Police Interview with Defendant
In late May 2007, McCann interviewed defendant about the murder. Defendant first claimed he did not know Whittaker. He also claimed that in the month and a half since the homicide he had been working with his uncle in Fresno and San Francisco. McCann told defendant police had found Whittaker's cell phone at the crime scene and defendant's nickname, Munchie, was in the phone. Defendant then told McCann that he knew Whittaker and used to buy drugs from him or sell his drugs. When McCann confronted defendant with information that he had just returned from Guadalajara and was not working with his uncle as he claimed, defendant admitted he was involved in Whittaker's death.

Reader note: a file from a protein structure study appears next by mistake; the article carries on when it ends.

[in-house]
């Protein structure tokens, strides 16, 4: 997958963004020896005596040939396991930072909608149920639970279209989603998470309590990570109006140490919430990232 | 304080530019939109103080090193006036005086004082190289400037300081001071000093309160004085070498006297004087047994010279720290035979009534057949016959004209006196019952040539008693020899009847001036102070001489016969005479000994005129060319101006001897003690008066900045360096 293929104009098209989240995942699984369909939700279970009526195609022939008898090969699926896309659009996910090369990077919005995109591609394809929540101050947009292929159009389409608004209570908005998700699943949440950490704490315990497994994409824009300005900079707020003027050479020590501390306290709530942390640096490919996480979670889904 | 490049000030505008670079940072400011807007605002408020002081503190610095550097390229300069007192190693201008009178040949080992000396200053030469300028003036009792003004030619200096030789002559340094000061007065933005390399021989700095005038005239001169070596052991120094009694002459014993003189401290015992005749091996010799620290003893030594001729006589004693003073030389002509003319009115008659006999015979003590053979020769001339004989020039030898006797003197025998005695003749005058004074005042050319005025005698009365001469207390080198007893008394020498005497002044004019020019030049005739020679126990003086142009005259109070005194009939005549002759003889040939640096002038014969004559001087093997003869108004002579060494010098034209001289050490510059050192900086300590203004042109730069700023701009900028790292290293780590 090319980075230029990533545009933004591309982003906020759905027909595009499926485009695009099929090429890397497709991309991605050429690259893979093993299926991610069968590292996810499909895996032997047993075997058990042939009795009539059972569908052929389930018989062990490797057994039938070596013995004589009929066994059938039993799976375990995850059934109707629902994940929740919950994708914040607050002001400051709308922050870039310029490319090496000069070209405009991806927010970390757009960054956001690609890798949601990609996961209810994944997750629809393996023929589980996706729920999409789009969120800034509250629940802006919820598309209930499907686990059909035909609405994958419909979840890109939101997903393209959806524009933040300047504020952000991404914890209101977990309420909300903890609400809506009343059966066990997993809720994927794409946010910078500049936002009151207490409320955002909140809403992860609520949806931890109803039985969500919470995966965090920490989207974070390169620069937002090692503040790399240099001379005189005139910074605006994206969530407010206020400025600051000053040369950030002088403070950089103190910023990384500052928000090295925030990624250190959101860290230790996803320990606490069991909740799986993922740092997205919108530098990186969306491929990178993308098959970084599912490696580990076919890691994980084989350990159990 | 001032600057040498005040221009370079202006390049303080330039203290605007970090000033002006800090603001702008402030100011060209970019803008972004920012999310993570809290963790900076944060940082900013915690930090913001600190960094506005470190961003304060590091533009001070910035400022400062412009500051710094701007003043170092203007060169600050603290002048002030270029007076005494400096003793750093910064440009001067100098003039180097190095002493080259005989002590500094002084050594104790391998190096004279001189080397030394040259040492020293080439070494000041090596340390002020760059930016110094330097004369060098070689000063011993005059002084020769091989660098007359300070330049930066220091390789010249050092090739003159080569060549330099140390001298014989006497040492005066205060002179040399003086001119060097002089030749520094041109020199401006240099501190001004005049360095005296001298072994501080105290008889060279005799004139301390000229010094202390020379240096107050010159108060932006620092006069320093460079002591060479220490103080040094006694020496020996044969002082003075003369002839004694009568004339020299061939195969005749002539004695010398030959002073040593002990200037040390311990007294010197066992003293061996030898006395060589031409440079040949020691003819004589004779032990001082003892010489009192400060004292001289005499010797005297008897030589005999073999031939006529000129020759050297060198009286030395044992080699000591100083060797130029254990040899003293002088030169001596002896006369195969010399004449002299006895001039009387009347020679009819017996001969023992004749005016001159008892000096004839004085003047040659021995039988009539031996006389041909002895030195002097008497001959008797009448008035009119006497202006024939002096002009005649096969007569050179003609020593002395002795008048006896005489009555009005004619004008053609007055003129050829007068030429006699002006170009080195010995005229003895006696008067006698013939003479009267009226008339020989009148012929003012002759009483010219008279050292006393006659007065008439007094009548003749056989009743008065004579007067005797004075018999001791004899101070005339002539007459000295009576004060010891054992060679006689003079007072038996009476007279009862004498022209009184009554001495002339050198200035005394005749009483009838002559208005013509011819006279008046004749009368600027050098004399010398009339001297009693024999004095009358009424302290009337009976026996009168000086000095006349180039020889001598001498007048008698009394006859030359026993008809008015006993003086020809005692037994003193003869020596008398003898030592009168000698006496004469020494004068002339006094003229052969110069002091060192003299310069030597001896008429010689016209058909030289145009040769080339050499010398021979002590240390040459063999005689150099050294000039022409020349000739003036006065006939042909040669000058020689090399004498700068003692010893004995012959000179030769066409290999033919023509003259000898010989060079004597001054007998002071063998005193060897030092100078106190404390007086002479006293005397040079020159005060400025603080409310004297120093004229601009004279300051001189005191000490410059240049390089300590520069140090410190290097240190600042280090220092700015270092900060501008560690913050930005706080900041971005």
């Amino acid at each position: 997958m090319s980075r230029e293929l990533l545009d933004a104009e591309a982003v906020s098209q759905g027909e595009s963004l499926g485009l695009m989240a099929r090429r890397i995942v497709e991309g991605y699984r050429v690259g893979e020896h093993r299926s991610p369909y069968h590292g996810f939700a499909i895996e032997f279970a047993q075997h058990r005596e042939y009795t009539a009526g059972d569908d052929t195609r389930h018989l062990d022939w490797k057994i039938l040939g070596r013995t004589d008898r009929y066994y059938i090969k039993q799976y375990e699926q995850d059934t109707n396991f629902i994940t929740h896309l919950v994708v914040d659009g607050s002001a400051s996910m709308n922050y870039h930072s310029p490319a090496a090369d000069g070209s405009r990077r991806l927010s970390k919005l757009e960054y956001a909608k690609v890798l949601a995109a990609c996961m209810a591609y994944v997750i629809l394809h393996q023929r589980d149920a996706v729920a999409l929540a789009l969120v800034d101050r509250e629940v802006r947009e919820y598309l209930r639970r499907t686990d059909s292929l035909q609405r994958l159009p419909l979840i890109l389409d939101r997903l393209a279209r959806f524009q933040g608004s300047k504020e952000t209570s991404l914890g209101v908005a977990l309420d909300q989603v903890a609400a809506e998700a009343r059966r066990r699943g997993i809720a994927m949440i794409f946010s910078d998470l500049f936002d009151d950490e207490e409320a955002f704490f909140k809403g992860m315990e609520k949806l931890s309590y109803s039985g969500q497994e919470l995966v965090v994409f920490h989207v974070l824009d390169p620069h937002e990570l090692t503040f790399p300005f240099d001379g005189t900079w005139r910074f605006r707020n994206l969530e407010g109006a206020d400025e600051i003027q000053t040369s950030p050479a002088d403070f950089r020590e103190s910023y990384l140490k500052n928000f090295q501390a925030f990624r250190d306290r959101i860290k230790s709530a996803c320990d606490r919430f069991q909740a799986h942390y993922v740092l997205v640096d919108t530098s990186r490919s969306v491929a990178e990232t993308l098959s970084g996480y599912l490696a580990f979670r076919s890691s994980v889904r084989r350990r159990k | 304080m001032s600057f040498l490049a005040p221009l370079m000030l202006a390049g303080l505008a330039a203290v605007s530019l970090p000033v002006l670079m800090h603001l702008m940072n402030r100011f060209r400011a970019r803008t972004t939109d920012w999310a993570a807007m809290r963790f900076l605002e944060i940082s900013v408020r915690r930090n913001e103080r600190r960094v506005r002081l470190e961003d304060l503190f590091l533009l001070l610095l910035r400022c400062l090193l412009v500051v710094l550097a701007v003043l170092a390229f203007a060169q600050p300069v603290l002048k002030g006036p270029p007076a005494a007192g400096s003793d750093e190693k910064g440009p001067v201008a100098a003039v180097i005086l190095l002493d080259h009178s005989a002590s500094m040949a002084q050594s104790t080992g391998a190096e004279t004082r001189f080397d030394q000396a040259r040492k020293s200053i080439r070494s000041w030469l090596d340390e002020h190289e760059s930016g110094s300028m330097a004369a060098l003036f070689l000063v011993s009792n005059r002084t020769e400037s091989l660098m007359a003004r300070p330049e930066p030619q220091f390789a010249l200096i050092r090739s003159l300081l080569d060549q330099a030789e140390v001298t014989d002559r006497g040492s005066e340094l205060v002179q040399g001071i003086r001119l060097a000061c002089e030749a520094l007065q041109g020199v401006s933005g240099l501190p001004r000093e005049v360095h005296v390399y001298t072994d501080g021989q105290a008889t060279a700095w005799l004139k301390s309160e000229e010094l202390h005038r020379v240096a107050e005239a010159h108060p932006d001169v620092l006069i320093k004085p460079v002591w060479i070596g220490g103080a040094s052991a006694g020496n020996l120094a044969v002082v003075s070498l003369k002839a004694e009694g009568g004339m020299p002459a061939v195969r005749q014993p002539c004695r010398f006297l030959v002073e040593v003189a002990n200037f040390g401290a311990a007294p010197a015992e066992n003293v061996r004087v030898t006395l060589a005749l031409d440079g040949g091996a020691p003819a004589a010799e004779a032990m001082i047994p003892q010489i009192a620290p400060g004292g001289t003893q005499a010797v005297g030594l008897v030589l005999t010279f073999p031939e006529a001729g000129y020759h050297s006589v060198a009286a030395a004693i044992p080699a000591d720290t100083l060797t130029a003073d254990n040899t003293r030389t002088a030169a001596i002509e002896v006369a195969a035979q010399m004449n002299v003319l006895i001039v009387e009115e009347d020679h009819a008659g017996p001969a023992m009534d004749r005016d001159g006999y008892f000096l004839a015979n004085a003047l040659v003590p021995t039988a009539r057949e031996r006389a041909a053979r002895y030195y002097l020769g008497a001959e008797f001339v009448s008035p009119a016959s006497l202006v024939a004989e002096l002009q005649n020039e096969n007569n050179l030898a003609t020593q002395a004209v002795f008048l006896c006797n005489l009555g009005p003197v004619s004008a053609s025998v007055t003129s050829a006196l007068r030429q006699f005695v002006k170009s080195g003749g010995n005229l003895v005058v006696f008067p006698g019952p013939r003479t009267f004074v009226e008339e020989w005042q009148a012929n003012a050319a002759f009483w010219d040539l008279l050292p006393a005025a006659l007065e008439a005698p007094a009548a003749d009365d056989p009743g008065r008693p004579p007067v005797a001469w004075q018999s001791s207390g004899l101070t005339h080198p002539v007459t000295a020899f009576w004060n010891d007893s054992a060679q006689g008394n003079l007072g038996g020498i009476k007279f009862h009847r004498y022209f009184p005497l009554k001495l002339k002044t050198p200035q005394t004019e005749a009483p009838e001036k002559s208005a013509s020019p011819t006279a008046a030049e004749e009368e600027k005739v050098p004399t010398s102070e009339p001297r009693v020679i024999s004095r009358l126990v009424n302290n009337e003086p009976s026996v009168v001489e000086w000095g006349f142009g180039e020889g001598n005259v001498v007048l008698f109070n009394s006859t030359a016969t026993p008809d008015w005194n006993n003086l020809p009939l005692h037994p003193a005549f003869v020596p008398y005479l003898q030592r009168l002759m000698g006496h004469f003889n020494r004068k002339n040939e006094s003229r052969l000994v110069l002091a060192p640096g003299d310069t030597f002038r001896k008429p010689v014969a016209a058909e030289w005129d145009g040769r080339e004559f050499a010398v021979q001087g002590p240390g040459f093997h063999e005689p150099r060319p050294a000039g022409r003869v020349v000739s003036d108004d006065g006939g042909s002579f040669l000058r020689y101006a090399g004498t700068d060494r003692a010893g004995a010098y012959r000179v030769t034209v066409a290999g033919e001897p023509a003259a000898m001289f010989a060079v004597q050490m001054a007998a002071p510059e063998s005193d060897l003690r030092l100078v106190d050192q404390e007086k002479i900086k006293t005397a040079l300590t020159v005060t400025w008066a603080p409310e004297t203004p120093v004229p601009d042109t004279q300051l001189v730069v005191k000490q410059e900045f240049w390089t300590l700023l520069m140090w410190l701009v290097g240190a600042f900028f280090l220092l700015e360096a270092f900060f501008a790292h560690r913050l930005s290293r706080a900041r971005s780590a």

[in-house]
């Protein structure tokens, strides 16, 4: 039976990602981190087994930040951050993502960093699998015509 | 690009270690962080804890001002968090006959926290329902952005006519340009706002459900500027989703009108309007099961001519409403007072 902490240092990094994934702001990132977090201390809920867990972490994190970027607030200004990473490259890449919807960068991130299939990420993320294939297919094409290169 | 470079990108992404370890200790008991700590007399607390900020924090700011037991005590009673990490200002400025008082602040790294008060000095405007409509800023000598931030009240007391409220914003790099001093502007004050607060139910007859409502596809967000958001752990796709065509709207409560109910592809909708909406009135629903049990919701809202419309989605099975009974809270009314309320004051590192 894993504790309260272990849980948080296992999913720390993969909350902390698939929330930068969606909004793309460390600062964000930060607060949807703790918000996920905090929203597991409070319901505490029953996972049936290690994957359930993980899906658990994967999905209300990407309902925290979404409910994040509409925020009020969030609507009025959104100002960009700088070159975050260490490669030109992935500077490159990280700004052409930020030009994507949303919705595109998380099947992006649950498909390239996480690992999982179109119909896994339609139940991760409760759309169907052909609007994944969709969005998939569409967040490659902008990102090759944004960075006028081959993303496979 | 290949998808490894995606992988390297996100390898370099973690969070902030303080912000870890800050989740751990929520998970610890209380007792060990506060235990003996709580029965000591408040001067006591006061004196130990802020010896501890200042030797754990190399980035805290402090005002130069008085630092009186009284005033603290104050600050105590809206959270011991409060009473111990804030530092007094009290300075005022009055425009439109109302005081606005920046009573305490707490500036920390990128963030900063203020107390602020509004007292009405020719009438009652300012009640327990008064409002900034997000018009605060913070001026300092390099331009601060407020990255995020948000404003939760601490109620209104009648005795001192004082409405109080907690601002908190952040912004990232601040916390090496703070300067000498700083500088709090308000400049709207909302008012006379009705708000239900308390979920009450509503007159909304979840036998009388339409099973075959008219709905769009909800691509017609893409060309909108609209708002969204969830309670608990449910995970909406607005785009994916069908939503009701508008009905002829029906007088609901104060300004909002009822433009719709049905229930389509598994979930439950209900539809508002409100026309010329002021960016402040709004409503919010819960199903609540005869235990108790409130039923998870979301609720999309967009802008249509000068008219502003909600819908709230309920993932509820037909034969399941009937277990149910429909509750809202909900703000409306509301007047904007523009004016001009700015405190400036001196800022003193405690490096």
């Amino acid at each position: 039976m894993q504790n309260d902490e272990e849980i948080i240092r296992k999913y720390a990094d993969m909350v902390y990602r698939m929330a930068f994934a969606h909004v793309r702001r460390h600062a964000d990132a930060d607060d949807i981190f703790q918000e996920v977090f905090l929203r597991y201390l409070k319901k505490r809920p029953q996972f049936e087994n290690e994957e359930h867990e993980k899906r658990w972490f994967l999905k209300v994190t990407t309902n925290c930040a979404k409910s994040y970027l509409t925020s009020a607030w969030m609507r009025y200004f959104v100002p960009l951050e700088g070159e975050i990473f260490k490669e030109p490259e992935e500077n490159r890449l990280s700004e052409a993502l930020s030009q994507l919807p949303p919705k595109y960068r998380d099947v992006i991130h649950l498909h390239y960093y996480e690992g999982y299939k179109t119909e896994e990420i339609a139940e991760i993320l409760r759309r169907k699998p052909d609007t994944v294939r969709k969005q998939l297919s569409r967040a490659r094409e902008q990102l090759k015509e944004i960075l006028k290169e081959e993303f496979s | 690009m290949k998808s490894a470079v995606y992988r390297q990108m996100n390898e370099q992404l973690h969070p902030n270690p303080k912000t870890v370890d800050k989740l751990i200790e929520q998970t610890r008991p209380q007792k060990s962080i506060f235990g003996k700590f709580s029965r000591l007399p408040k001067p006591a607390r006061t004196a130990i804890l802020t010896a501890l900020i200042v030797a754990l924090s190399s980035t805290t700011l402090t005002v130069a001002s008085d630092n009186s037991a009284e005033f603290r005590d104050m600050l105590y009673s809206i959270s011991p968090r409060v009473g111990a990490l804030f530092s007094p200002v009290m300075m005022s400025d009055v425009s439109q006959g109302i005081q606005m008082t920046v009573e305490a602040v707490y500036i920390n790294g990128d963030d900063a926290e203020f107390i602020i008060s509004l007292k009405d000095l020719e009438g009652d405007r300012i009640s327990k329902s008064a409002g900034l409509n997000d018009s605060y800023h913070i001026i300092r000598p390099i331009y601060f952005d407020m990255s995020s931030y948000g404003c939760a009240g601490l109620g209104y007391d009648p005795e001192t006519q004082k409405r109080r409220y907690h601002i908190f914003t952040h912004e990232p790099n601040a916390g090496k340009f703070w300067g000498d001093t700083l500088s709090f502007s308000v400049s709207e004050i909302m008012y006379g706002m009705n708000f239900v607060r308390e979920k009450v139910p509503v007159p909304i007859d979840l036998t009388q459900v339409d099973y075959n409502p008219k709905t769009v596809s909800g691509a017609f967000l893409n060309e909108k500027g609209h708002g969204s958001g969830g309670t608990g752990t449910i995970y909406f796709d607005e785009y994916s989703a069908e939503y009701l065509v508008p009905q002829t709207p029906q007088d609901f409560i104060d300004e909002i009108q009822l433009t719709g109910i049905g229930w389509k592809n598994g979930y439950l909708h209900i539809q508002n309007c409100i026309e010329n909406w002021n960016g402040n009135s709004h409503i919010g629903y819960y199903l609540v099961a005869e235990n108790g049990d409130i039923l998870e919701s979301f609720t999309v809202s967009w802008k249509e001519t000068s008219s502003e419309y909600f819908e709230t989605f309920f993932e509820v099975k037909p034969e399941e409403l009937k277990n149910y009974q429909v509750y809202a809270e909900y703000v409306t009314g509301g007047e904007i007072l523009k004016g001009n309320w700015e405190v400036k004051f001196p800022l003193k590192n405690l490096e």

Defendant told McCann he had ordered crack cocaine from Whittaker. After ordering the drugs, he, along with two other men-Edwin Cruz and Cesar Miranda-waited for Whittaker and planned to rob him of his drugs. When Whittaker came to their location, defendant walked to the car while Cruz and Miranda hid in an alley and watched. Defendant walked up to Whittaker's car, then Cruz came out of the alley and shot Whittaker in the head. Defendant's account of what occurred next varied. Defendant first said he ran away and went to a house and called 911; he then recanted this statement and said he left with Cruz and Miranda and they smoked the crack cocaine they took from Whittaker. Defendant insisted, however, that he never went to the passenger side of the car, he never entered the car, he simply ran away once Cruz shot Whittaker. Eventually defendant told McCann he knew the group was going to rob Whittaker and Cruz had shown him a gun before Whittaker arrived. At a second interview conducted after police knew the palm print lifted from the car matched defendant's palm print, defendant continued to insist that he had never gone to the passenger side of Whittaker's car.